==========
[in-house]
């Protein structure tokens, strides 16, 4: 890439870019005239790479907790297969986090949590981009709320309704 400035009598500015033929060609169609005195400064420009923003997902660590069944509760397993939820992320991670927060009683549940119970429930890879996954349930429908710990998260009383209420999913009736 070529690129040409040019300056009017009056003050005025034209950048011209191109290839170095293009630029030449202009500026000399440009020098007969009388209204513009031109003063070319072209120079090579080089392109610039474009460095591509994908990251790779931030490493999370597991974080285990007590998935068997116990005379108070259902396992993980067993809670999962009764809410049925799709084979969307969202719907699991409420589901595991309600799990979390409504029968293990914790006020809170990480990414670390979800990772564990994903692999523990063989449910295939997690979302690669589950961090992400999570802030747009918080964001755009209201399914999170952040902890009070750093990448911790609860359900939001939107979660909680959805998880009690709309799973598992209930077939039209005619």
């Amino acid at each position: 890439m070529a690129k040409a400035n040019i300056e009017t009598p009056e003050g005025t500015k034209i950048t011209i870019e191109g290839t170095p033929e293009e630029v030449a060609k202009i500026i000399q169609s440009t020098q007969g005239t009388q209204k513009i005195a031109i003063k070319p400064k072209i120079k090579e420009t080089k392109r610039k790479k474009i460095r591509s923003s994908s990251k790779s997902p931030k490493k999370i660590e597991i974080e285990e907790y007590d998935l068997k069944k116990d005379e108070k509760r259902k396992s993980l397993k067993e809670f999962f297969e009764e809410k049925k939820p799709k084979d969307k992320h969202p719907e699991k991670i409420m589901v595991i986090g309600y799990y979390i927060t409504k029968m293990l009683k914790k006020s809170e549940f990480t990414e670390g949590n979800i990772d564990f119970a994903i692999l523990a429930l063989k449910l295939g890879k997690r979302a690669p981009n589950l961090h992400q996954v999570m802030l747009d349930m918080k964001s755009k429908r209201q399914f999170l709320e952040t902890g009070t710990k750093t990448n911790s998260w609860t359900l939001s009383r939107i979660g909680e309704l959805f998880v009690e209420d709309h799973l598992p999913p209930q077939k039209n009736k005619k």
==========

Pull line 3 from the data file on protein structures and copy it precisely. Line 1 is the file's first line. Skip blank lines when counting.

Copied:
């Amino acid at each position: 890439m070529a690129k040409a400035n040019i300056e009017t009598p009056e003050g005025t500015k034209i950048t011209i870019e191109g290839t170095p033929e293009e630029v030449a060609k202009i500026i000399q169609s440009t020098q007969g005239t009388q209204k513009i005195a031109i003063k070319p400064k072209i120079k090579e420009t080089k392109r610039k790479k474009i460095r591509s923003s994908s990251k790779s997902p931030k490493k999370i660590e597991i974080e285990e907790y007590d998935l068997k069944k116990d005379e108070k509760r259902k396992s993980l397993k067993e809670f999962f297969e009764e809410k049925k939820p799709k084979d969307k992320h969202p719907e699991k991670i409420m589901v595991i986090g309600y799990y979390i927060t409504k029968m293990l009683k914790k006020s809170e549940f990480t990414e670390g949590n979800i990772d564990f119970a994903i692999l523990a429930l063989k449910l295939g890879k997690r979302a690669p981009n589950l961090h992400q996954v999570m802030l747009d349930m918080k964001s755009k429908r209201q399914f999170l709320e952040t902890g009070t710990k750093t990448n911790s998260w609860t359900l939001s009383r939107i979660g909680e309704l959805f998880v009690e209420d709309h799973l598992p999913p209930q077939k039209n009736k005619k």